Companies Invest in Tomorrow

January 2011
By Maryann Lawlor, SIGNAL Magazine
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MONAX is one of Lockheed Martin Corporation’s latest innovations. Based on mobile network access, the MONAX Lynx handset transforms a smart phone into a tactical communications device connected through a persistent, dedicated, secure broadband network.

Despite economic tumult, industry plans to meet future requirements with confidence.

In the real world, predicting the military’s requirements is not the work of soothsayers. Instead, it requires traditional and nontraditional defense contractors alike to keep their eyes wide open and their ears to the ground. If they plan to sell a solution to one or all of the armed services in the coming years, they had better be paying close attention today to technical gaps as well as wish lists. And although companies going after military and government business are similar in many ways, their approaches to garner that next big contract are often very different.

For General Dynamics C4 Systems, Scottsdale, Arizona, Edge Innovation Centers (EICs) are working “to the left of the RFP [request for proposal],” says Brig. Gen. Peter Palmer, USA (Ret.), director of the EICs network. In a collaborative environment that grew from one concept into seven centers, General Dynamics created the Edge as a place where industry, academia and government can embark on their visionary concepts with input from the government and particularly the potential solution’s users. To facilitate this process, the company has located EICs near customer centers of excellence, including in the United Kingdom.

EICs address what Gen. Palmer believes is one of the biggest obstacles to placing the best solutions into warfighters’ hands quickly. In the current acquisition processes, the services and agencies describe in great detail their requirements to contractors but are unaware of the art of the possible, Gen. Palmer explains. Instead, the EICs’ more than 140 members make it their business not only to understand the end users’ needs but also to look at available solutions and then build the best possible capability based on technology that exists.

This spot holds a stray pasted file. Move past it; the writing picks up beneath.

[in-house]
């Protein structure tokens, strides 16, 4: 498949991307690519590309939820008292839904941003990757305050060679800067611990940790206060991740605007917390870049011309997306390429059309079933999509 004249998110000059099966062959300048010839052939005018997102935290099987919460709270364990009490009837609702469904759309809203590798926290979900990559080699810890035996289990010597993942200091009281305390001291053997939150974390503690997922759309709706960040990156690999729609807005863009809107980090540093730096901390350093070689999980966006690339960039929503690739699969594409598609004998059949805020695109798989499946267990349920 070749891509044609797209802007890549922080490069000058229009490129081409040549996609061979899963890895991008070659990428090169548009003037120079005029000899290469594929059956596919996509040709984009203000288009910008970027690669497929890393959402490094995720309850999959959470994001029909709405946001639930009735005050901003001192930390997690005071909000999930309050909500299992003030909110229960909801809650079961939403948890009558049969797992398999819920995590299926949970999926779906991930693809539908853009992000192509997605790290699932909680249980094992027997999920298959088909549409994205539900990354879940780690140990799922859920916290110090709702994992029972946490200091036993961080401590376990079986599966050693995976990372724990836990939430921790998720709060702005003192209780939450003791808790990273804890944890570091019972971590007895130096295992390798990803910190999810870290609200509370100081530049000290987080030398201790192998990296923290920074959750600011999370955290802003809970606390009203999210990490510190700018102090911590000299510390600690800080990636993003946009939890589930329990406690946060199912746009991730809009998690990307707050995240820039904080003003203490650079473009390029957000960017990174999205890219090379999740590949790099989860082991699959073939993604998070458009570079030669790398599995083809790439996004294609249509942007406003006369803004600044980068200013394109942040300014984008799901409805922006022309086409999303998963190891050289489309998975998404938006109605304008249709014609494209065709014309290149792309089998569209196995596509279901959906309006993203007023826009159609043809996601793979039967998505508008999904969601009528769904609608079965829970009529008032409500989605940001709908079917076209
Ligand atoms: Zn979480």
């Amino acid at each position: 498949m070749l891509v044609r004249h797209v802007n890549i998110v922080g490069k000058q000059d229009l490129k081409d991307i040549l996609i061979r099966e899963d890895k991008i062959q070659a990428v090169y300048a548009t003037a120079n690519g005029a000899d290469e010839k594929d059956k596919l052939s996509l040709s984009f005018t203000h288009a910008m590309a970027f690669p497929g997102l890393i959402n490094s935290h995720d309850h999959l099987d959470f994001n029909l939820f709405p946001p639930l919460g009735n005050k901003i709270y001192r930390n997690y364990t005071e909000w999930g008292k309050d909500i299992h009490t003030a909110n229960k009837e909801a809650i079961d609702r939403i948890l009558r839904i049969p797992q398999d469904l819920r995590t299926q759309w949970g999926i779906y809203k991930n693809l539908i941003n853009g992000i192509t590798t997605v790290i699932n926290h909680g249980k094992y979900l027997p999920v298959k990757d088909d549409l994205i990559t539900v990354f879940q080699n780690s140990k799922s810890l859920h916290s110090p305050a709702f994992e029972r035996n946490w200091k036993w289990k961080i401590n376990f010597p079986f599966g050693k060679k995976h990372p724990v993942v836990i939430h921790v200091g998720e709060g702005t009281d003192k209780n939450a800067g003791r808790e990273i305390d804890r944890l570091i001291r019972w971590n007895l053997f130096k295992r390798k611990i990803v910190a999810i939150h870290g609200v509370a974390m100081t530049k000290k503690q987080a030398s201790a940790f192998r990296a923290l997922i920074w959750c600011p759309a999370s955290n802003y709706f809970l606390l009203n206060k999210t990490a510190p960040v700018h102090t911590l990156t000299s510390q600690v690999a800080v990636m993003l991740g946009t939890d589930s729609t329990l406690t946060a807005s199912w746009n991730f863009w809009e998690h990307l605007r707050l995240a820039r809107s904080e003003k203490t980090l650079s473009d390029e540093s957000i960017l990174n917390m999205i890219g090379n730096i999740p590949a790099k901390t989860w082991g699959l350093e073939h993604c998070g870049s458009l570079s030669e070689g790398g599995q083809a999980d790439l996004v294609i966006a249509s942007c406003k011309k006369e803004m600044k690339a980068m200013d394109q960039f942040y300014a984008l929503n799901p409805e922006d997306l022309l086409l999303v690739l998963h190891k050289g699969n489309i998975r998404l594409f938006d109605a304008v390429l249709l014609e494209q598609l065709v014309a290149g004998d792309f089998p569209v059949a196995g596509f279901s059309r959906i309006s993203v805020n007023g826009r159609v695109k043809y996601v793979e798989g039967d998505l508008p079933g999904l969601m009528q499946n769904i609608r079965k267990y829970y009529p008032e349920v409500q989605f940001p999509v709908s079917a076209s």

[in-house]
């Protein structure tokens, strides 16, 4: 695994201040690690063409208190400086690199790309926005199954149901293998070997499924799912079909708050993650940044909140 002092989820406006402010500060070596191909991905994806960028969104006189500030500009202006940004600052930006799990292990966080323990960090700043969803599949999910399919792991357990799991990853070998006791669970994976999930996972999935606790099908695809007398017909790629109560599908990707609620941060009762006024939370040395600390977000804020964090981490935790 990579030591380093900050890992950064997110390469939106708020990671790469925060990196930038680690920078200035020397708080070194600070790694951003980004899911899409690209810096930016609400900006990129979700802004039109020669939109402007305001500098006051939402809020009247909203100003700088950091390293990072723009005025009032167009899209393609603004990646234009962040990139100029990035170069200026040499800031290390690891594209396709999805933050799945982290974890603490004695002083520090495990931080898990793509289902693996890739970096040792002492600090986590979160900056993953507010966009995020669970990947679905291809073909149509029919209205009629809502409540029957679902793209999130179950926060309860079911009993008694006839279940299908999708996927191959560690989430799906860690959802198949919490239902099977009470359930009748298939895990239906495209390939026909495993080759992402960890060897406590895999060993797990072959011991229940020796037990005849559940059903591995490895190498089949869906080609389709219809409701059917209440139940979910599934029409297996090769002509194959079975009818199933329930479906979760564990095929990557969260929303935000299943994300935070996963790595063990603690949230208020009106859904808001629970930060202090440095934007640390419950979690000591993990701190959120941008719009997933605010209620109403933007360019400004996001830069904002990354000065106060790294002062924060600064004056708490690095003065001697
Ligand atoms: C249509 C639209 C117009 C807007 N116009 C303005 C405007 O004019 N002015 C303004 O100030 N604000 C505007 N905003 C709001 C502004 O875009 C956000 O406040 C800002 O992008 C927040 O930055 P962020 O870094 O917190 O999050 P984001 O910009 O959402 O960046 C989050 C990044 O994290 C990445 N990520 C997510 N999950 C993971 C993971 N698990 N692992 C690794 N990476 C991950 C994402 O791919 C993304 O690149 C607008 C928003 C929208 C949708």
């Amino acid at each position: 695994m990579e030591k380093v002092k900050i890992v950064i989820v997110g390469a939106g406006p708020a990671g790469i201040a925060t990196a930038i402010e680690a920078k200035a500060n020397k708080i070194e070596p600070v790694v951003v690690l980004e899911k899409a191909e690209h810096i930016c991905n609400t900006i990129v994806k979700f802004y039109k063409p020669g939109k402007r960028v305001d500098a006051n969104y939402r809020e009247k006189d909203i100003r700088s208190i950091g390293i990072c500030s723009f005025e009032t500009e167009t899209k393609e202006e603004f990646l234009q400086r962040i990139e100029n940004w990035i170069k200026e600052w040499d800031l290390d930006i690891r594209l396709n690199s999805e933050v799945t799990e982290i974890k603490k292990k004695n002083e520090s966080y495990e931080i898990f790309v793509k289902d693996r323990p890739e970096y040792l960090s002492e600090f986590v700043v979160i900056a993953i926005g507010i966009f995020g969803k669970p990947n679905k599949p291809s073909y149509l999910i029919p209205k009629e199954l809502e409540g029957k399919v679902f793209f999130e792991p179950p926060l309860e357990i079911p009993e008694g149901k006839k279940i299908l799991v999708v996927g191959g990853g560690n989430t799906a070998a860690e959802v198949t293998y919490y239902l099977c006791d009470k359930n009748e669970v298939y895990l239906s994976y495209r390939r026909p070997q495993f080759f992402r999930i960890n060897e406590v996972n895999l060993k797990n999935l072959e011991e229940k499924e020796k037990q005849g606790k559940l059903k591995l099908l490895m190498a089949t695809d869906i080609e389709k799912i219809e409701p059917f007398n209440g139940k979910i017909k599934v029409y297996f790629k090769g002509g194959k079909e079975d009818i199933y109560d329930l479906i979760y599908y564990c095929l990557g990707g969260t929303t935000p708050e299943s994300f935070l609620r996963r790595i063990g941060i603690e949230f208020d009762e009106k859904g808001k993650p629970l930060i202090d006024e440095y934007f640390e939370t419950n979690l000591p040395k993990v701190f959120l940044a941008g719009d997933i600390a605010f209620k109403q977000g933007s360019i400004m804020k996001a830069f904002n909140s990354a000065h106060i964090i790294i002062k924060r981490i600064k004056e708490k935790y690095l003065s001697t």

“I like Henry Ford’s quote: ‘If I gave the customer what he asked for, I would have given him a faster horse.’ It [the U.S. Defense Department] writes these horrendous requirement documents that take years to write asking for a faster horse. And industry, if you’re working on a program, spends a lot of time writing ‘I’ll give you a faster horse because I can’t tell you about the car because you didn’t ask for it.’ We just go build the car. What we want to say is ‘I’ll build a faster horse, but I have a car that will meet your needs better,’” the general shares.

The development work does not take place in a vacuum. Gen. Palmer emphasizes that it is a collaborative effort, because the needs involve items General Dynamics does not produce. The centers’ annual research and development budget is in the range of $26 billion, with contributions from the various institutions that are part of the Edge.

In addition, the design process is not sequential, but rather visionary. It involves interaction among end users, customers and Edge members. This approach, plus the dollars to back it up, enables solutions to be created in days and weeks rather than months and years, Gen. Palmer notes.

One example of how Edge members have enhanced a capability is Boomerang. The technology was developed in 2006 to identify the position of a sniper. However, in its original form, the location data only could be seen in vehicles. Working with BBN Technologies, now a wholly owned subsidiary of Raytheon Company, the Edge integrated Boomerang into the Land Warrior program, and within approximately six weeks it was in the hands of warfighters. “We have set up a construct for competition, but really, we are bringing a bunch of capabilities together in the concept of rapid teaming,” Gen. Palmer says.